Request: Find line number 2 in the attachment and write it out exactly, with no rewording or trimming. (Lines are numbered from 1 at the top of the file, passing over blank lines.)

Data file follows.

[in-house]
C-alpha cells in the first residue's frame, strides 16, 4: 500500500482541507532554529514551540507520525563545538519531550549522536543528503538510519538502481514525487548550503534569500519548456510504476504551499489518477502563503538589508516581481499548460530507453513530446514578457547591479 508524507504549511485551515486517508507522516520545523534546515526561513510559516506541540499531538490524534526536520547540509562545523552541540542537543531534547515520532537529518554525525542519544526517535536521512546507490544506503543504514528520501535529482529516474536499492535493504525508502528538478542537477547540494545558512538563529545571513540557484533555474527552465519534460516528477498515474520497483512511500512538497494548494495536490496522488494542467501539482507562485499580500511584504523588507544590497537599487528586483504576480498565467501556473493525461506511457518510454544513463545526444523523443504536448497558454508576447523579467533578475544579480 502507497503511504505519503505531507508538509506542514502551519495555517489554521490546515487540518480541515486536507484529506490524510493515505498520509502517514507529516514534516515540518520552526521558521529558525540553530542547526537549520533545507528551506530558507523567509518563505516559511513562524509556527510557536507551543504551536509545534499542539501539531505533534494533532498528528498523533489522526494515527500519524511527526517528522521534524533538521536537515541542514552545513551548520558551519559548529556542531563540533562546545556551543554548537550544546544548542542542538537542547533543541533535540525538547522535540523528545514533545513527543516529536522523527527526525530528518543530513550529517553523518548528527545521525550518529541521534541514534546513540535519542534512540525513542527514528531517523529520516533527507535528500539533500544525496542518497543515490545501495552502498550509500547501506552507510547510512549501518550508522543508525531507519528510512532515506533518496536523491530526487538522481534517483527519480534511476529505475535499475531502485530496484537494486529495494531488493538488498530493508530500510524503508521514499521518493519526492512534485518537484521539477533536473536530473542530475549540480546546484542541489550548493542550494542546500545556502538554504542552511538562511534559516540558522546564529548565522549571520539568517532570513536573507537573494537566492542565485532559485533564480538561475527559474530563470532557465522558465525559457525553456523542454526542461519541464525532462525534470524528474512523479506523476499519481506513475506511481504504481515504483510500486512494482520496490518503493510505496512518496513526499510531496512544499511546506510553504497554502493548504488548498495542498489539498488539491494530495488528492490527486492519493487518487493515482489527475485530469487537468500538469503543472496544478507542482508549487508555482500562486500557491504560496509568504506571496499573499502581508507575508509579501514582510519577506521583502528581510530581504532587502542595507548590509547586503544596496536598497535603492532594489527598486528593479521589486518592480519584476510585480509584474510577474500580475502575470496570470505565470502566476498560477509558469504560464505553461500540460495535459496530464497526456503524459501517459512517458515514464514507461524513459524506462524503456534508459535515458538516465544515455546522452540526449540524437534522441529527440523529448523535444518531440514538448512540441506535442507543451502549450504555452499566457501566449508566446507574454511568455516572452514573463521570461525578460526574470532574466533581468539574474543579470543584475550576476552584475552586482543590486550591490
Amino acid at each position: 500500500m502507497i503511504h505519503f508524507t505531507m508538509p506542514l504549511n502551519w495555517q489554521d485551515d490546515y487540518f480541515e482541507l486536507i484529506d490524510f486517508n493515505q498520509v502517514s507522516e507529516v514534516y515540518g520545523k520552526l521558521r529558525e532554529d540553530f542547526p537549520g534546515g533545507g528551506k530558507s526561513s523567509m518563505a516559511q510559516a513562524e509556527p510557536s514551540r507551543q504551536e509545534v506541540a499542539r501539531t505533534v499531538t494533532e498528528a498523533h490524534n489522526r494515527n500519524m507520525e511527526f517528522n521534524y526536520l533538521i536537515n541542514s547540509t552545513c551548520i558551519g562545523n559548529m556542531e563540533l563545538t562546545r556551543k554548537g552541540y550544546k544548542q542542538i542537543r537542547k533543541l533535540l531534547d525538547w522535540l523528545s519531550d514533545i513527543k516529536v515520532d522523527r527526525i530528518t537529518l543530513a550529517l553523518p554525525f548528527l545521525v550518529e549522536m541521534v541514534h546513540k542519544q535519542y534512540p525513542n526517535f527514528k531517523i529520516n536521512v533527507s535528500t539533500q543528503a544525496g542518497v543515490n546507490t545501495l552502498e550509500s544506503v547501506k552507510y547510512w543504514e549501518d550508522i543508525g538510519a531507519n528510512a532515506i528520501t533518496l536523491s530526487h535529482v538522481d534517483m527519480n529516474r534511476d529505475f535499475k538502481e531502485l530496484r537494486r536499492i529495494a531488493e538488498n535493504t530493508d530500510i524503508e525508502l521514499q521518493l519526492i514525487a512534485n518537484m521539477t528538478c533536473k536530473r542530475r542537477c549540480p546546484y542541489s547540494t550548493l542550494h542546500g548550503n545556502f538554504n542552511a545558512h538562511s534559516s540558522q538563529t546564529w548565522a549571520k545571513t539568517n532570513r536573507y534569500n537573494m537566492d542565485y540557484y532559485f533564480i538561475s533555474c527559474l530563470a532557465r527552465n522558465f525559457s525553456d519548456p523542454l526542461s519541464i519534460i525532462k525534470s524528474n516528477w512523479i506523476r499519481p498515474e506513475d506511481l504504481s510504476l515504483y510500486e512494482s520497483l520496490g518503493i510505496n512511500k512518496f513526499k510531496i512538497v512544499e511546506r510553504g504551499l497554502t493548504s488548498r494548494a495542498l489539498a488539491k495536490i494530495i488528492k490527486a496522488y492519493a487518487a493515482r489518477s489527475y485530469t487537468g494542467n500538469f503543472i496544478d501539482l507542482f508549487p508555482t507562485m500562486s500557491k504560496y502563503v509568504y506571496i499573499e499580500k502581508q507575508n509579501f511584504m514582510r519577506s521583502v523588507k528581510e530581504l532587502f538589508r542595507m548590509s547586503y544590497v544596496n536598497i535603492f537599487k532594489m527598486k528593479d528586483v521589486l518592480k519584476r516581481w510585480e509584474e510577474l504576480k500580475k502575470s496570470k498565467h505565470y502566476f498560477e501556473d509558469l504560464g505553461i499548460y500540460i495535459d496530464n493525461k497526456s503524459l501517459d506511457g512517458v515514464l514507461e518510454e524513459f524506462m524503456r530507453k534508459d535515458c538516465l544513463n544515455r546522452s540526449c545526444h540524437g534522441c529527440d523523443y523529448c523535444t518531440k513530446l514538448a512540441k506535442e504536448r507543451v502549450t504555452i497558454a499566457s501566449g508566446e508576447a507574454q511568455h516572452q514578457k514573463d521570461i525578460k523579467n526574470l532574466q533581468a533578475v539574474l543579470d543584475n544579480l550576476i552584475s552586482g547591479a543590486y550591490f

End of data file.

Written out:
C-alpha cells in the first residue's frame, strides 16, 4: 500500500482541507532554529514551540507520525563545538519531550549522536543528503538510519538502481514525487548550503534569500519548456510504476504551499489518477502563503538589508516581481499548460530507453513530446514578457547591479 508524507504549511485551515486517508507522516520545523534546515526561513510559516506541540499531538490524534526536520547540509562545523552541540542537543531534547515520532537529518554525525542519544526517535536521512546507490544506503543504514528520501535529482529516474536499492535493504525508502528538478542537477547540494545558512538563529545571513540557484533555474527552465519534460516528477498515474520497483512511500512538497494548494495536490496522488494542467501539482507562485499580500511584504523588507544590497537599487528586483504576480498565467501556473493525461506511457518510454544513463545526444523523443504536448497558454508576447523579467533578475544579480 502507497503511504505519503505531507508538509506542514502551519495555517489554521490546515487540518480541515486536507484529506490524510493515505498520509502517514507529516514534516515540518520552526521558521529558525540553530542547526537549520533545507528551506530558507523567509518563505516559511513562524509556527510557536507551543504551536509545534499542539501539531505533534494533532498528528498523533489522526494515527500519524511527526517528522521534524533538521536537515541542514552545513551548520558551519559548529556542531563540533562546545556551543554548537550544546544548542542542538537542547533543541533535540525538547522535540523528545514533545513527543516529536522523527527526525530528518543530513550529517553523518548528527545521525550518529541521534541514534546513540535519542534512540525513542527514528531517523529520516533527507535528500539533500544525496542518497543515490545501495552502498550509500547501506552507510547510512549501518550508522543508525531507519528510512532515506533518496536523491530526487538522481534517483527519480534511476529505475535499475531502485530496484537494486529495494531488493538488498530493508530500510524503508521514499521518493519526492512534485518537484521539477533536473536530473542530475549540480546546484542541489550548493542550494542546500545556502538554504542552511538562511534559516540558522546564529548565522549571520539568517532570513536573507537573494537566492542565485532559485533564480538561475527559474530563470532557465522558465525559457525553456523542454526542461519541464525532462525534470524528474512523479506523476499519481506513475506511481504504481515504483510500486512494482520496490518503493510505496512518496513526499510531496512544499511546506510553504497554502493548504488548498495542498489539498488539491494530495488528492490527486492519493487518487493515482489527475485530469487537468500538469503543472496544478507542482508549487508555482500562486500557491504560496509568504506571496499573499502581508507575508509579501514582510519577506521583502528581510530581504532587502542595507548590509547586503544596496536598497535603492532594489527598486528593479521589486518592480519584476510585480509584474510577474500580475502575470496570470505565470502566476498560477509558469504560464505553461500540460495535459496530464497526456503524459501517459512517458515514464514507461524513459524506462524503456534508459535515458538516465544515455546522452540526449540524437534522441529527440523529448523535444518531440514538448512540441506535442507543451502549450504555452499566457501566449508566446507574454511568455516572452514573463521570461525578460526574470532574466533581468539574474543579470543584475550576476552584475552586482543590486550591490